Sunday, December 21, 2008

The surge won't be the same in Afghanistan

Whatever the merits of the strategy's success in Iraq, Helmand is a different land and a different war

Peter Beaumont, Saturday 20 December 2008

".......And in Afghanistan the locus of the war is the reverse of Iraq. Although it has come under increasing threat, and has seen a number of recent high-profile attacks, Kabul, unlike Baghdad, is relatively secure – at least in comparison with much of the rest of the country. The war is in the countryside – in the southern provinces that Afghans call 'Big Kandahar'. And while British and other troops have shown that, with the expenditure of considerable effort, they can hold the larger urban centres, the war in Afghanistan is where it has always been over the last three decades – in the challenging rural terrain of the Taliban's homeland.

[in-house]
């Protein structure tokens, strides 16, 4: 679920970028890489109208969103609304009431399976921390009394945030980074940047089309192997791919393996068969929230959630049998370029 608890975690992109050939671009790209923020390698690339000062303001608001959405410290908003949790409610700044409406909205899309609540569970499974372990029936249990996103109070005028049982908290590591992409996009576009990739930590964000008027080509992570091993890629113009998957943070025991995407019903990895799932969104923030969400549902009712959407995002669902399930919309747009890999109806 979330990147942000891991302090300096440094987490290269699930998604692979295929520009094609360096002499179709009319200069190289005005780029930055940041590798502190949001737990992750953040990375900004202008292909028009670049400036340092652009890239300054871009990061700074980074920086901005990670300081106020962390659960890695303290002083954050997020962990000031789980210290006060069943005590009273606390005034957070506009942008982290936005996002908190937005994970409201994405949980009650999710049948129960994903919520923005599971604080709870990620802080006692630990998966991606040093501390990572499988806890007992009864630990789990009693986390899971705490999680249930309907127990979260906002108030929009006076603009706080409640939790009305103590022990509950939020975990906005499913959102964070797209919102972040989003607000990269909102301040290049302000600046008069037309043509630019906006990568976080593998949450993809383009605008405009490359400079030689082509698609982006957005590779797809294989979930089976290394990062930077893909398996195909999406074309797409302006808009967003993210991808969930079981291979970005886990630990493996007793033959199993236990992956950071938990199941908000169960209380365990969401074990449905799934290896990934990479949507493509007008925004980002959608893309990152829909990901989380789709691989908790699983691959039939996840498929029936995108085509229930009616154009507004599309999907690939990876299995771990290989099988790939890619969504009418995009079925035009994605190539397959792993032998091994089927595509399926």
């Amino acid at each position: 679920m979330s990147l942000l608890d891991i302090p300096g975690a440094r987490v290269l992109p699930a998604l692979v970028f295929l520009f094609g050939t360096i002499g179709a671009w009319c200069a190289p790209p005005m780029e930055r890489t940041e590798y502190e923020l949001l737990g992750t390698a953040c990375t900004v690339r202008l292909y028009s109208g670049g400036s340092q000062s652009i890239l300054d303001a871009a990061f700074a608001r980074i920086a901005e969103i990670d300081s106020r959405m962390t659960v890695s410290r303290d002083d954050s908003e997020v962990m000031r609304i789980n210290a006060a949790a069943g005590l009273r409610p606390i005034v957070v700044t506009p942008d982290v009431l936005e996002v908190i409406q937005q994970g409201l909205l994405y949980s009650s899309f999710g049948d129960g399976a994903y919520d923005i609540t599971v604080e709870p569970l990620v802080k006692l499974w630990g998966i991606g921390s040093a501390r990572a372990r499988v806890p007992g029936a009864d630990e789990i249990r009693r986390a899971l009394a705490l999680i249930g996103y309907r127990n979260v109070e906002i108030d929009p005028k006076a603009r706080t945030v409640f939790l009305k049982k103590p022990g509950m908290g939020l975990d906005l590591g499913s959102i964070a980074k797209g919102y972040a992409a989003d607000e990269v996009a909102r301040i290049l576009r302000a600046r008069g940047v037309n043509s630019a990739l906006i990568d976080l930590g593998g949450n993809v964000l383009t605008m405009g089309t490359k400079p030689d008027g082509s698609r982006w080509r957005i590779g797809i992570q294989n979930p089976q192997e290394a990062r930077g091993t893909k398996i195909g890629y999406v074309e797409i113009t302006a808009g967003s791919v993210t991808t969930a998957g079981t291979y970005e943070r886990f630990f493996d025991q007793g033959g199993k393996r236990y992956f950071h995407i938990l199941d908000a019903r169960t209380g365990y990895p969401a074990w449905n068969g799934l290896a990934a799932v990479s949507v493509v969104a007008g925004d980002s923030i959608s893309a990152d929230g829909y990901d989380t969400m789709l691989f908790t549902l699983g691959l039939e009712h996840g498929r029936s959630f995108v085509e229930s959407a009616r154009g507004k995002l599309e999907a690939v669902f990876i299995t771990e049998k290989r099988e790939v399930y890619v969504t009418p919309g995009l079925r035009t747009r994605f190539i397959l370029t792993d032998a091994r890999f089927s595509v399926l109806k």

What the Soviets learned in their long and painful intervention, the US and their allies are slowly learning now: that technology and firepower alone are not sufficient to win in Afghanistan if Afghanistan itself does not want to be mastered. An object lesson – if it was required – was provided last week with the virtual severing of the supply lines of US-led forces, a major strategic gain for the Taliban achieved through little cost.

But the biggest risk in a surge is that by deploying ever more troops in support of an evasive enemy, the already intolerable number of civilian casualties is pushed up still further, creating an ever more oppositional dynamic between Afghans and foreign troops.......

The history of guerrilla warfare, with a few exceptions, is that guerrilla movements can last for years and decades, especially when they believe they are fighting for their own vision of home. And what Afghans know, in particular, is that it is only necessary to survive to win, because history has taught them that all foreign armies will go home in the end. "

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